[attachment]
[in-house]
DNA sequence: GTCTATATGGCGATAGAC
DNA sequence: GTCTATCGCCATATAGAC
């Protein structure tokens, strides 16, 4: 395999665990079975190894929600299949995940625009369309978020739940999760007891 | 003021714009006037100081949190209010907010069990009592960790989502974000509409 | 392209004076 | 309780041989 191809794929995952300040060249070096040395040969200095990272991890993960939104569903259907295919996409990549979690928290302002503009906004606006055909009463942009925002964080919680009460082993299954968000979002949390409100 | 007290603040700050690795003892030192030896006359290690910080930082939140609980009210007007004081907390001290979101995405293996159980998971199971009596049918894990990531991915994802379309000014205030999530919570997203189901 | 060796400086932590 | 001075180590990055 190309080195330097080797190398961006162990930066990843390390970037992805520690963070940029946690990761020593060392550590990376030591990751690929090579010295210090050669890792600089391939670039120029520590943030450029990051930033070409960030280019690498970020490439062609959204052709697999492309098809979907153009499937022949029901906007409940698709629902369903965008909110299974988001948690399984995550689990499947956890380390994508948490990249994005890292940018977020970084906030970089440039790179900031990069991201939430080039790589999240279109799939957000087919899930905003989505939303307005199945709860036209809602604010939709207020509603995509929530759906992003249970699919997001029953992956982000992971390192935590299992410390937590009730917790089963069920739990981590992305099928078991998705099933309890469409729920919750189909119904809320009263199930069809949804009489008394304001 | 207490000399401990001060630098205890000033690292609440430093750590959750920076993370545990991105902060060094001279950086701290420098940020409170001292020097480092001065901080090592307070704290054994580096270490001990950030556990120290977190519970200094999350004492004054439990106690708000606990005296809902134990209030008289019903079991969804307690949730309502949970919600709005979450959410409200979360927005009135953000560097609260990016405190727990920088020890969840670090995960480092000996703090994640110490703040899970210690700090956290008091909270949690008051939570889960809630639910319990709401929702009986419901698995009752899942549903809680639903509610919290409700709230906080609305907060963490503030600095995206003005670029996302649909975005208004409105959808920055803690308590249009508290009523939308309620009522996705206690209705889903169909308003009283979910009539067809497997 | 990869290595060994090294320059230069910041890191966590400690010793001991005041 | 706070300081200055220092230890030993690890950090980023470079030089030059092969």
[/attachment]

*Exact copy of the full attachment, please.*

[in-house]
DNA sequence: GTCTATATGGCGATAGAC
DNA sequence: GTCTATCGCCATATAGAC
């Protein structure tokens, strides 16, 4: 395999665990079975190894929600299949995940625009369309978020739940999760007891 | 003021714009006037100081949190209010907010069990009592960790989502974000509409 | 392209004076 | 309780041989 191809794929995952300040060249070096040395040969200095990272991890993960939104569903259907295919996409990549979690928290302002503009906004606006055909009463942009925002964080919680009460082993299954968000979002949390409100 | 007290603040700050690795003892030192030896006359290690910080930082939140609980009210007007004081907390001290979101995405293996159980998971199971009596049918894990990531991915994802379309000014205030999530919570997203189901 | 060796400086932590 | 001075180590990055 190309080195330097080797190398961006162990930066990843390390970037992805520690963070940029946690990761020593060392550590990376030591990751690929090579010295210090050669890792600089391939670039120029520590943030450029990051930033070409960030280019690498970020490439062609959204052709697999492309098809979907153009499937022949029901906007409940698709629902369903965008909110299974988001948690399984995550689990499947956890380390994508948490990249994005890292940018977020970084906030970089440039790179900031990069991201939430080039790589999240279109799939957000087919899930905003989505939303307005199945709860036209809602604010939709207020509603995509929530759906992003249970699919997001029953992956982000992971390192935590299992410390937590009730917790089963069920739990981590992305099928078991998705099933309890469409729920919750189909119904809320009263199930069809949804009489008394304001 | 207490000399401990001060630098205890000033690292609440430093750590959750920076993370545990991105902060060094001279950086701290420098940020409170001292020097480092001065901080090592307070704290054994580096270490001990950030556990120290977190519970200094999350004492004054439990106690708000606990005296809902134990209030008289019903079991969804307690949730309502949970919600709005979450959410409200979360927005009135953000560097609260990016405190727990920088020890969840670090995960480092000996703090994640110490703040899970210690700090956290008091909270949690008051939570889960809630639910319990709401929702009986419901698995009752899942549903809680639903509610919290409700709230906080609305907060963490503030600095995206003005670029996302649909975005208004409105959808920055803690308590249009508290009523939308309620009522996705206690209705889903169909308003009283979910009539067809497997 | 990869290595060994090294320059230069910041890191966590400690010793001991005041 | 706070300081200055220092230890030993690890950090980023470079030089030059092969």